Book Review – Stop Dating the Church (Joshua Harris)

This book has to win the prize for the most innovative title of all the books I have read so far on the subject of church. Joshua Harris made his name with a book entitled “I Kissed Dating Goodbye” which argues for “biblical courtship” over against the custom of “dating”. In this book, he uses “dating” as a metaphor for the approach that many Christians have to church – ‘trying out’ churches, but without any intention of commitment. In other words, we have a consumer mentality towards the Church. The point of this book is to challenge Christians to stop dating the Church and “fall in love with the family of God”.

The church is earth’s single best place – God’s specially designed place – to start over, to grow and to change for the glory of God

He makes it particularly clear that he is talking about commitment to a local church. It is not enough to claim to be a part of the universal church if we have no vital connection with other Christians.

If you and I identify with and love the idea of church, we must consider how we can identify with and love an actual church

He reminds us that the Church is “the bride of Christ”. Jesus loves his Church, and we should do the same. He explains from Ephesians 3 that the gospel is not just about reconciliation with God, but with one another. He does not view the existence of many denominations as being a incompatible with unity, but calls us to reject a denominational spirit.

The strongest argument I know for why you and I should love and care about the Church is that Jesus does. The greatest motivation we could ever find for being passionately committed to the Church is that Jesus is passionately committed to the Church.

He explains why we need to be part of a local church. He cites John Piper who says “Sanctification is a community project”. He warns against the sins of selfishness, pride and a critical spirit that can keep us from community. We should see our church’s faults as an opportunity to love and serve. “Stop complaining about the faults of the church, and become part of the solution.”

We’ve believed the lie that we’ll be happier the less we sacrifice or give of ourselves and or time. But the more we clutch our time, money, and comfort and selfishly refuse to give to our church, the less we receive back.

He then goes on to list the ten most important considerations when choosing a church. He strongly emphasises faithful teaching of the Word and proclamation of the gospel. He also looks for a commitment to evangelism, serving, discipline and community. The omission that many of my friends have noted is that of the charismatic element. Maybe he was trying to be non-controversial and reach a broader audience with his message (and this message certainly does deserve a broad audience), but nonetheless it is a little disappointing that nothing was mentioned of the importance of an openness to the work and gifts of the Spirit.

There is a chapter devoted to Sunday, in which he calls on us to prepare ourselves before the Sunday meeting, because we should place a high priority on the gathering together. These days we are so attuned to the danger of “legalism”, that perhaps what he says in this chapter (for example, going to bed earlier on Saturday night) might be rejected without due consideration. That would be a shame. We might see more of the gifts of the Spirit in our meetings, if we arrived ready and prepared to meet with God, rather than barely awake because we watched television into the early hours of the morning. We also need to stop judging the quality of the worship and preacher, and be ready to receive what God has to say to us.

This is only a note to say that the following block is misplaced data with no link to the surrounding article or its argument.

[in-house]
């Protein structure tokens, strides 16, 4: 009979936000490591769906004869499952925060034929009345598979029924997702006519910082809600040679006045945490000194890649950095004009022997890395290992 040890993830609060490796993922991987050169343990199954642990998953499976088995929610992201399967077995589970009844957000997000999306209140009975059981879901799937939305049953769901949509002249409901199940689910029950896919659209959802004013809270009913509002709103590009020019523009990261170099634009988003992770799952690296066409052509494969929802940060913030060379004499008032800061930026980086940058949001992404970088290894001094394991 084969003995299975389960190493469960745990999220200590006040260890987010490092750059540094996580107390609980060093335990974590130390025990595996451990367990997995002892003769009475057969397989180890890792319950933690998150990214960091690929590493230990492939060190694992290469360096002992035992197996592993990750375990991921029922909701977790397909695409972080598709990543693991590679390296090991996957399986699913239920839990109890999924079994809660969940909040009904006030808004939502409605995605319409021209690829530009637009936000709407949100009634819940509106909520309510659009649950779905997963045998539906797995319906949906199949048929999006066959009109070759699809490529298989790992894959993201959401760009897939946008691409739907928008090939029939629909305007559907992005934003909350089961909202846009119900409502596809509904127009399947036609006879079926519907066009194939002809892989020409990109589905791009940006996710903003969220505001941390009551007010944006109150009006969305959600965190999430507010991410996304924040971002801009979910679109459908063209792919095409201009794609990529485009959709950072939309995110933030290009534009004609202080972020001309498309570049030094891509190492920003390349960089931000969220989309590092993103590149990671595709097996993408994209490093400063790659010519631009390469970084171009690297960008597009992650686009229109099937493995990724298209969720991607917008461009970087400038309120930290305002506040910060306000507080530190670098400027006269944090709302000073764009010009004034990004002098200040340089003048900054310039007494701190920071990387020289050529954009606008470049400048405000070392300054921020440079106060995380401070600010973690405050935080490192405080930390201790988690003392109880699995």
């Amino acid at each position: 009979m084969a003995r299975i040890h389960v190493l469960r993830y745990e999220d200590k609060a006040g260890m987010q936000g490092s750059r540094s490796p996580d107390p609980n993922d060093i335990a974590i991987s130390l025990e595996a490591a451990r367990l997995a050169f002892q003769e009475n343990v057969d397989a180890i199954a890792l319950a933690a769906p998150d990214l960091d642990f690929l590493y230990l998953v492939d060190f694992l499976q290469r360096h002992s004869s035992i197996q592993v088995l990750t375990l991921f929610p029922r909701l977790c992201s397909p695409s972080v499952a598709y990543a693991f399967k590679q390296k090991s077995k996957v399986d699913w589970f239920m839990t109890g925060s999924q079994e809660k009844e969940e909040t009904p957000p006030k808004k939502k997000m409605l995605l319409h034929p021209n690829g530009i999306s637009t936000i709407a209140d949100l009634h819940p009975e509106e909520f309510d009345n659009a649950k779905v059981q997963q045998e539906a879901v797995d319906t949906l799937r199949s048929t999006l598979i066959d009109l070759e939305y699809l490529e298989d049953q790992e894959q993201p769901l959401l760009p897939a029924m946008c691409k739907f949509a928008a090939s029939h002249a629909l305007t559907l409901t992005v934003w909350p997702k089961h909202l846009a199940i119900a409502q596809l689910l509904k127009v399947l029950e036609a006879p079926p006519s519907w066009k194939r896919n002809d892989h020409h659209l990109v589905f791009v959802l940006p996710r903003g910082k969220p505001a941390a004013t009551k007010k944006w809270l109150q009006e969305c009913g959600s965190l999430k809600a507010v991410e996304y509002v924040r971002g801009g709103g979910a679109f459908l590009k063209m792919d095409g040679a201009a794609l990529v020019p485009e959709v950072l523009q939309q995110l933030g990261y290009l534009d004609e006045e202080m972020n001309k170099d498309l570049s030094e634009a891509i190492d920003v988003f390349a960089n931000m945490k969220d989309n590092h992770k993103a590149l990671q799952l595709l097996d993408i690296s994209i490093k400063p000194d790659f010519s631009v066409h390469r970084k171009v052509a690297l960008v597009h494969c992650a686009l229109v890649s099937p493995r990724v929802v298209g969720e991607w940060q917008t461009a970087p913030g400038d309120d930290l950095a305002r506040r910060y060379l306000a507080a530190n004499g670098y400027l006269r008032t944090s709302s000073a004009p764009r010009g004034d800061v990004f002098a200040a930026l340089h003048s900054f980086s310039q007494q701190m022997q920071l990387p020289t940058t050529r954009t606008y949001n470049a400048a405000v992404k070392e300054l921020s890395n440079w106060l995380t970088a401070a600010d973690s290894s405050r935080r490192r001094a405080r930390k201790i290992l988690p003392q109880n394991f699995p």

Most of the books I have read on the subject of church have been aimed primarily at leaders, and those affecting the direction of their churches, but this one is aimed squarely at ‘ordinary’ Christians. Its seven short chapters could be read in about 10 minutes each, so it should not be intimidating towards those who are not used to reading a lot. Joshua Harris has written a compelling book, and giving a copy to someone who is on the fringe of their church, or is church-hopping, may prove very beneficial to them.

Check out this video about the book here.

1 thought on “Book Review – Stop Dating the Church (Joshua Harris)

  1. Although Harris has plenty of good things to say in his book there are a few weaknesses, especially reading it from a non-American non-Mega Church perspective. While you read the book you must keep in mind that Harris leads what would be classified by our standards here in Wales as a ‘mega-church’, he is the Pastor of Covenant Life Church, the founding church of Sovereign Grace Ministries, in Gaithersburg, Maryland, USA. It is obvious that Harris has never come face to face with some of the main problems a lot if not most Christians face. This is no criticism on Harris, it’s just a warning to those who would be tempted to apply his words exactly as they read in the book to their own specific situation. One must contextualize. He comes to the subject with a blank page and therefore gives no advice to those of us who’s got a page blotted already with nonconformist scribbles; i.e. the legacy of Christendom.

    Despite the weaknesses and the US culture-specific aspects of his narrative I would strongly recommend this book especially if your interested in Church renewal.

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